Saturday, June 05, 2010

Geography

Some honeysuckle for the spirits



We all have our own little internet "covens"; Witches we associate with through social networking sites, blogs, and internet stores. We join the giveaways, participate in group discussions, comment on blogs. We wish each other blessings on holidays. We do swaps together and send gifts to brothers and sisters across our Earth. I'll trade you 3 Mockingbird feathers and her foot for a fox skull. Wait for the package. Most of us are the "solitary" witch with nothing but virtual friends. I've begun to think that lately this is not enough.

Solitary can mean that we don't follow a specific tradition or if we do we practice alone. I would say that I locally know only 3 or 4 witches I'd call my friends and I practice with none of them. Most of them are Wiccans so I'm the oddball out. They bring an athame and a bowl, I bring bones and cornmeal. We are just too different but our overlapping Animist beliefs bring us together.

Some of the Witches I know both virtually and locally have spouses or partners that practice similar beliefs. I do not but have an amazingly supportive man who helps me dig up previously buried animals for their bones and who calls from the bathroom when he's finished clipping toenails or shaving his head (silly punk men) so I can collect the personal effects. He is willing to halt a bike ride or a walk while I climb into brush to pick Yarrow I've found by a roadside and points out roadkill in case it's salvageable. I'm damn lucky for that.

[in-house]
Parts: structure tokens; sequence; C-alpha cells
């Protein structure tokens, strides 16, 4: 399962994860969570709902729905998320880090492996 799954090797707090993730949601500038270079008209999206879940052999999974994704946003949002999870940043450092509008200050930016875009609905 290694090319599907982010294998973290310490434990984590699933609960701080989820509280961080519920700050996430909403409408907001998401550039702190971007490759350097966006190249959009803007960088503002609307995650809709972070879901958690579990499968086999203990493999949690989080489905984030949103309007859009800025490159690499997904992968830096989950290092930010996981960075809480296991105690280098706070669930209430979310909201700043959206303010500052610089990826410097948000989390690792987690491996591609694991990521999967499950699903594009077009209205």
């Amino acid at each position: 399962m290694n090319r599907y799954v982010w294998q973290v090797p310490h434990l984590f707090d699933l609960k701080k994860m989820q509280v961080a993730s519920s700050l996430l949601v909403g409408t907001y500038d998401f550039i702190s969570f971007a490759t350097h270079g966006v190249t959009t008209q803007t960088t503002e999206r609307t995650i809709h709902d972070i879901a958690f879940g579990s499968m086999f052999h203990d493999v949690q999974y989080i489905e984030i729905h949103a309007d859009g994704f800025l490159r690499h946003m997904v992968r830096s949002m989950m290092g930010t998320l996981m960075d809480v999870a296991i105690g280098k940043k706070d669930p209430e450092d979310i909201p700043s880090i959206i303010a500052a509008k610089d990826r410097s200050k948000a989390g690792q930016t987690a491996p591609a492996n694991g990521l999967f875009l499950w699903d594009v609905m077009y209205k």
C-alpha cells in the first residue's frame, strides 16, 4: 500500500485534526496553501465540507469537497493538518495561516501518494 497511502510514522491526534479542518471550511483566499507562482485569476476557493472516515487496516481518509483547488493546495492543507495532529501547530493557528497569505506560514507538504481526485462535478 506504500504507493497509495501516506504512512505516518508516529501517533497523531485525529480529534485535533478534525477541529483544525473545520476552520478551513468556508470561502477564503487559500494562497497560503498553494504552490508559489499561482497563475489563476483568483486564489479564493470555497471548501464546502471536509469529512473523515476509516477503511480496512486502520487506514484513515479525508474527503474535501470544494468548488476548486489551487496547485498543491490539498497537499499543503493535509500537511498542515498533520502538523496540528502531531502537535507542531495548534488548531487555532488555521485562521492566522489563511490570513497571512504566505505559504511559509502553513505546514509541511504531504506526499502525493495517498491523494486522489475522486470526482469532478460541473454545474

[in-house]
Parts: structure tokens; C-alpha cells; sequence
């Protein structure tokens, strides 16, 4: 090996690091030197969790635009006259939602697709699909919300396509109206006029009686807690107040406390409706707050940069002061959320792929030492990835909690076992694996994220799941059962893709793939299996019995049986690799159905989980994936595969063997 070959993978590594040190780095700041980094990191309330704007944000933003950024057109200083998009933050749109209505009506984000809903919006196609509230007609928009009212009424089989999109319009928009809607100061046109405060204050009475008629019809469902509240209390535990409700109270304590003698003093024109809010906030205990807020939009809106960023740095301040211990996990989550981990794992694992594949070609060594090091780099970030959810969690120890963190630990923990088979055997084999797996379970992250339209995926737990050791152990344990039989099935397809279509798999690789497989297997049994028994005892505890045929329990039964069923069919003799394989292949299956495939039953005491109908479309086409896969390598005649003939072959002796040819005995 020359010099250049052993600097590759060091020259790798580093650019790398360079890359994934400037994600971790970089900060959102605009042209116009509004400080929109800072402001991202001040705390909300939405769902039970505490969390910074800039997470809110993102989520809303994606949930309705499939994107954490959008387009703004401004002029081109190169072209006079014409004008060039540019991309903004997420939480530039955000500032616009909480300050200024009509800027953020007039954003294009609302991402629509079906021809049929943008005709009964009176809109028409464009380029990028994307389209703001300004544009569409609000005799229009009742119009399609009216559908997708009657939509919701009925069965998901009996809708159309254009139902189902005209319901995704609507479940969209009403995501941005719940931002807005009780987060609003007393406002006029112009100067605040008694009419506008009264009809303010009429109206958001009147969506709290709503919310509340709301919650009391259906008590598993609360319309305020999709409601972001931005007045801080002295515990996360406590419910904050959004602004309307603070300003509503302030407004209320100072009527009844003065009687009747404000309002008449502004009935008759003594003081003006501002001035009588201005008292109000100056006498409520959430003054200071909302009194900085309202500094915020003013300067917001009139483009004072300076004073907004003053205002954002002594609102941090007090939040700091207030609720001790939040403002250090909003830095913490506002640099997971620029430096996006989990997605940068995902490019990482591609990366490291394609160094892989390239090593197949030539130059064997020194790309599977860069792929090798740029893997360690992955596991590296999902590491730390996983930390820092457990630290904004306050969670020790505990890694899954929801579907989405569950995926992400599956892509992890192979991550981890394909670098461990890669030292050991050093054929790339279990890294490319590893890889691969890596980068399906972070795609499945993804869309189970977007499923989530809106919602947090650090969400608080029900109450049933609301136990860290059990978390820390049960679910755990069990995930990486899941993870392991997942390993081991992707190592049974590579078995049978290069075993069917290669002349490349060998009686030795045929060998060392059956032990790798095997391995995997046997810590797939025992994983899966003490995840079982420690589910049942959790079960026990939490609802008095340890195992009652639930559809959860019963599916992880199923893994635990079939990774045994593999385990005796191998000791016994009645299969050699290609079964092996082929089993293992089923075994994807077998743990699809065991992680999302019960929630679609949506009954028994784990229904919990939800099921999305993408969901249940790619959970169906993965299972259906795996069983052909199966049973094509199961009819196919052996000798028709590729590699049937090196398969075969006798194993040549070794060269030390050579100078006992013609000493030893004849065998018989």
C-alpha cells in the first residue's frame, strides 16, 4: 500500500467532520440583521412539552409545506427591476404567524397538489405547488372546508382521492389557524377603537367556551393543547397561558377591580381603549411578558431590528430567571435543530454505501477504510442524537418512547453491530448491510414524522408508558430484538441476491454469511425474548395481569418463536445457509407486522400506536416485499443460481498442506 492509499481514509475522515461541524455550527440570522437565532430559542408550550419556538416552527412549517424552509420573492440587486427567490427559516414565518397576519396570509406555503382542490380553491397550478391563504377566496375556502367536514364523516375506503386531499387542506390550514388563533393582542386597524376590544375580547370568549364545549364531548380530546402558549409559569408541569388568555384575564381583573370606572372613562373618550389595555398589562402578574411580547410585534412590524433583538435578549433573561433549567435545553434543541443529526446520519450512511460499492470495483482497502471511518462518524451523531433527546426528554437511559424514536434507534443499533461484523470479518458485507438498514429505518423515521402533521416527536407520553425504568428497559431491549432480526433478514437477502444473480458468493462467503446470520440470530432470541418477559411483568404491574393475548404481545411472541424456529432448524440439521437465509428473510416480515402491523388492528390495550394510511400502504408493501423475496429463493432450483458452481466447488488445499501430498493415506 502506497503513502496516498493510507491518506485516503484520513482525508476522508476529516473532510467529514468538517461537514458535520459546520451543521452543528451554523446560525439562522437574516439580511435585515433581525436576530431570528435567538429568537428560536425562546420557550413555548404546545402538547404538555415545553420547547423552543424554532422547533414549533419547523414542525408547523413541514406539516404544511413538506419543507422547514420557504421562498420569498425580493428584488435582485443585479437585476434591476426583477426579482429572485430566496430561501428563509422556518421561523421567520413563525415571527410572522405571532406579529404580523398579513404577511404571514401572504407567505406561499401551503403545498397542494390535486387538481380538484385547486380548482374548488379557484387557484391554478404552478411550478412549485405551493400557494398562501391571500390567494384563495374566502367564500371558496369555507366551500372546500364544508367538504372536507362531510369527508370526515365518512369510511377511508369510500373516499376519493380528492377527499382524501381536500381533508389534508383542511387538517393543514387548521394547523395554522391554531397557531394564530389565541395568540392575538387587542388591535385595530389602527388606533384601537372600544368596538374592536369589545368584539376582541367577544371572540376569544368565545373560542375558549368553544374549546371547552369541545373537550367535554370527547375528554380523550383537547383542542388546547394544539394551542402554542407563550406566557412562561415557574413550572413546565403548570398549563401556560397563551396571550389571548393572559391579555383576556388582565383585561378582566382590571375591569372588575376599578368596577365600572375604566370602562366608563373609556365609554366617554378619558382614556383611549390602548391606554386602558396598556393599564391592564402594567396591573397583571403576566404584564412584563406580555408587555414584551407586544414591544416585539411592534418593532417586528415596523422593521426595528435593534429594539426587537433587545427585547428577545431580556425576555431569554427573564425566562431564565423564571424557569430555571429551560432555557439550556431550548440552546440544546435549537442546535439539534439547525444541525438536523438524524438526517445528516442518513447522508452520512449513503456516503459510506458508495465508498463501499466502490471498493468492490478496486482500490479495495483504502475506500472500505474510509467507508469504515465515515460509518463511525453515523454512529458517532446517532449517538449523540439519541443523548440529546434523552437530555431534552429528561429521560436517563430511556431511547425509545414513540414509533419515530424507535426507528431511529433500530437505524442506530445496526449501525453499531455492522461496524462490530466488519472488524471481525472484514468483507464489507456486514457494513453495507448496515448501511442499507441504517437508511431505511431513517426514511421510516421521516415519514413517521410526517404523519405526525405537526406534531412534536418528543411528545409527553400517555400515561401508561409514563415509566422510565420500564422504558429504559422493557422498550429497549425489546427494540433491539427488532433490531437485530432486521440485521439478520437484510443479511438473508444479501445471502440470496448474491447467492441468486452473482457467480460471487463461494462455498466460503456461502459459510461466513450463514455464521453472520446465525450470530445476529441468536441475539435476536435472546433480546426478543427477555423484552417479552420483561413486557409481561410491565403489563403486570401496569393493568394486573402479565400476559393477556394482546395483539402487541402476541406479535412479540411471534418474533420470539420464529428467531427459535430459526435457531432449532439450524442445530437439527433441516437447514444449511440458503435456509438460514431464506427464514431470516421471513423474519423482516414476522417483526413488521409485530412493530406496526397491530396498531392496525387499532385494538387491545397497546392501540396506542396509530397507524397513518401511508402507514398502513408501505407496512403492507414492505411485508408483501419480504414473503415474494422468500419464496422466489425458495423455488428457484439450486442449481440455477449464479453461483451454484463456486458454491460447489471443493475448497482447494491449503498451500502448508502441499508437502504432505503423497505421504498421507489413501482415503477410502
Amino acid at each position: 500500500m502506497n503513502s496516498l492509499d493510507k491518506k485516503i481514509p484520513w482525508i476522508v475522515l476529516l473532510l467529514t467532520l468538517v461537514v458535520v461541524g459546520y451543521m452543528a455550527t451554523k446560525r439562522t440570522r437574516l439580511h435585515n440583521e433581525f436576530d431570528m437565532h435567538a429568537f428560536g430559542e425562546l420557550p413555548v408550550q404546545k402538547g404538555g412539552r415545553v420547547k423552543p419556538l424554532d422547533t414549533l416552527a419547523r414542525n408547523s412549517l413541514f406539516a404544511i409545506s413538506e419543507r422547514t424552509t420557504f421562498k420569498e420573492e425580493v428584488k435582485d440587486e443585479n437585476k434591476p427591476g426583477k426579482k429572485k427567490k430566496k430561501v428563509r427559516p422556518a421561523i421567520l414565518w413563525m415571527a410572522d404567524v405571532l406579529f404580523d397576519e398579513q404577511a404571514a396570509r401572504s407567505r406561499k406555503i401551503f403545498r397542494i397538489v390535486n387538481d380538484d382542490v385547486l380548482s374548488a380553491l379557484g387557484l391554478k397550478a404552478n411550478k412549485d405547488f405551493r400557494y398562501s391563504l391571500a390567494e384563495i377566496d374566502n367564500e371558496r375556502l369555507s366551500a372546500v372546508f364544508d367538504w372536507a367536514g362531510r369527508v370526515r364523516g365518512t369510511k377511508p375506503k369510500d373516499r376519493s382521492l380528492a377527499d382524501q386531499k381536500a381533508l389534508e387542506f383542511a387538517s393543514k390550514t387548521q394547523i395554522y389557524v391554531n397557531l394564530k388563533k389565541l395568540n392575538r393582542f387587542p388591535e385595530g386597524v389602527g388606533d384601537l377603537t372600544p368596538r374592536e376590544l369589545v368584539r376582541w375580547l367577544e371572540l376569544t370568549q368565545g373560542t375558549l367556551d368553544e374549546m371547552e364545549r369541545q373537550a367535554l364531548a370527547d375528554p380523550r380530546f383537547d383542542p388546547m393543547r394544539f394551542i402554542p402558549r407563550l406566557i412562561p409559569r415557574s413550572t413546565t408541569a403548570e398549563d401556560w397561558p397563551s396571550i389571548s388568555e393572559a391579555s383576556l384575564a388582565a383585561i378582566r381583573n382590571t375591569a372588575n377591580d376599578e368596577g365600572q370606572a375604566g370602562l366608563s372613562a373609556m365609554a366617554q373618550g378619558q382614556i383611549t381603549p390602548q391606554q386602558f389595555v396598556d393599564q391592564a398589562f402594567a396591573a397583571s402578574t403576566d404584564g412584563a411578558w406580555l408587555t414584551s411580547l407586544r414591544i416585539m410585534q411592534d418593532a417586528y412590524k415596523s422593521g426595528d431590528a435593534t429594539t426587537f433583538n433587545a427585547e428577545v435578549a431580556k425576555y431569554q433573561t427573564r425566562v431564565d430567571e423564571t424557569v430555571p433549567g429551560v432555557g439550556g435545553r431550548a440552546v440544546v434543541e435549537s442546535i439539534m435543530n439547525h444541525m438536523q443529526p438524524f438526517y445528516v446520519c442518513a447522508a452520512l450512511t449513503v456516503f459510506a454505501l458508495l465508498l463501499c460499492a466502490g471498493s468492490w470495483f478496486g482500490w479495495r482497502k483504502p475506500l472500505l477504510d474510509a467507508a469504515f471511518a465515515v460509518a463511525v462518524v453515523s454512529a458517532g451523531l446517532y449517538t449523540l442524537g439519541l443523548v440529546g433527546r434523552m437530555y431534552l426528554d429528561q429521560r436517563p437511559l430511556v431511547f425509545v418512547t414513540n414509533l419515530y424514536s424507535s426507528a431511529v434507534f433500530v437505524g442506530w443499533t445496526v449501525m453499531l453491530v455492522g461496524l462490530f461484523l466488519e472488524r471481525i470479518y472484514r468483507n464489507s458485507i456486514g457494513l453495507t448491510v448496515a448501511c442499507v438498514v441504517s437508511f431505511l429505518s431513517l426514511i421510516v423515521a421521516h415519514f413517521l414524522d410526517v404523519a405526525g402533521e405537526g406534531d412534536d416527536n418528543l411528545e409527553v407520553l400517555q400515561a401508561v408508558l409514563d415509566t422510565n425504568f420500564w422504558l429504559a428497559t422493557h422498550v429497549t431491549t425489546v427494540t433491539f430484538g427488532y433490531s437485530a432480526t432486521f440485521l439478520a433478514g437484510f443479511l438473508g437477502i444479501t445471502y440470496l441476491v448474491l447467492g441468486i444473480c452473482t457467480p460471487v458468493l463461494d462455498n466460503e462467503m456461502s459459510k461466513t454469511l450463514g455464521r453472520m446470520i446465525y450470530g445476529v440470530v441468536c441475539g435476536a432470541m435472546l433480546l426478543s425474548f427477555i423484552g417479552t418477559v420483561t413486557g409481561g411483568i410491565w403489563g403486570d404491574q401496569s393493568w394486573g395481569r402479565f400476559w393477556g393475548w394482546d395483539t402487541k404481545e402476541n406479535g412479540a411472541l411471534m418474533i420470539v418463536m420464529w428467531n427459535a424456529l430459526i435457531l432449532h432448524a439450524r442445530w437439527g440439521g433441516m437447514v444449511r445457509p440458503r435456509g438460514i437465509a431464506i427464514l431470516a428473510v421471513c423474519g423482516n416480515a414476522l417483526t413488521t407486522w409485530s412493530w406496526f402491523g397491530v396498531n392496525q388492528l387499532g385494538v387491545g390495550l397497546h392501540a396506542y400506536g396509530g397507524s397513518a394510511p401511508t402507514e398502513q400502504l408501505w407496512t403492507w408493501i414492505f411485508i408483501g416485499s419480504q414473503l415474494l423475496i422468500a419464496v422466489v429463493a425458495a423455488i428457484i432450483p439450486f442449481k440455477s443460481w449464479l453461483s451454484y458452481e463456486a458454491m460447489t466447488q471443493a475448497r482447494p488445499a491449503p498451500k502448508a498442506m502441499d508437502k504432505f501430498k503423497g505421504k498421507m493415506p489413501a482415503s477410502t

A few months ago I began a search for festivals or groups I could join to support my local Pagan community and ideally do some vending for. I belong to plenty of online groups and I wanted something tangible whose minds I could pick in person. I love talking to other witches. My search came up fruitless. I found plenty of Wiccan covens and even just Pagan groups or some Pagan Pride get-togethers but they were either inactive or intolerant of those who don't follow the "harm none" rule. There was even one that refused admittance into any of their festivals or events for not being Wiccan.

At this point I took a step back. I have no issue with Wiccans, why do they have issues with me? I thought about other alternatives and found that I'd be able to vend at the local Renaissance Fairs which is fine but I was looking for something different; something more witchy. Despite living 30 minutes from Washington DC I found few things in the way of events or accepting groups and maybe that's part of it. I worship in the wrong part of the country. I'd hate to go to an event or become a vendor and bring out my bones and cornmeal and have everyone go "Huuuuh??". What steps do I take? Is is even plausible to start my own event? Where did this intolerance spawn from? Is it a backlash? Am I destined to forever be a solitary plus 1?

What do you think, witches?

9 comments:

D.Suplicki said...

I often wonder that myself. I'd like to be able to practice with someone other than myself on occasion and the only witchy friend I've ever had offline has been a wiccan.

I use some of the same tools on my altar for various things, but not usually in rituals. I usually bring some plants, feathers, stones, or nuts and twigs and maybe my wand. Oh. And candles. I very rarely even cast a circle, which I'm finding a lot of people find to be really odd or unbecoming.

If you weren't so far away, I'd hang out with you. I tend not to follow the harm none coda either, which has gotten me more than a few dirty looks. There's a time and a place for everything. *shrug*

As for festivals, I'm having the same issues here. :( *hug*

P.S. Send me your address! I'm done with your pages and want to mail them on my day off. ;)

Amber said...

I'm originally from VA, but from the corner near Norfolk/VA Beach. They had no idea what to do with me, the friendly, perky swamp witch who loves to play with bones and pick up stuff off of the street to do work with. *shrug*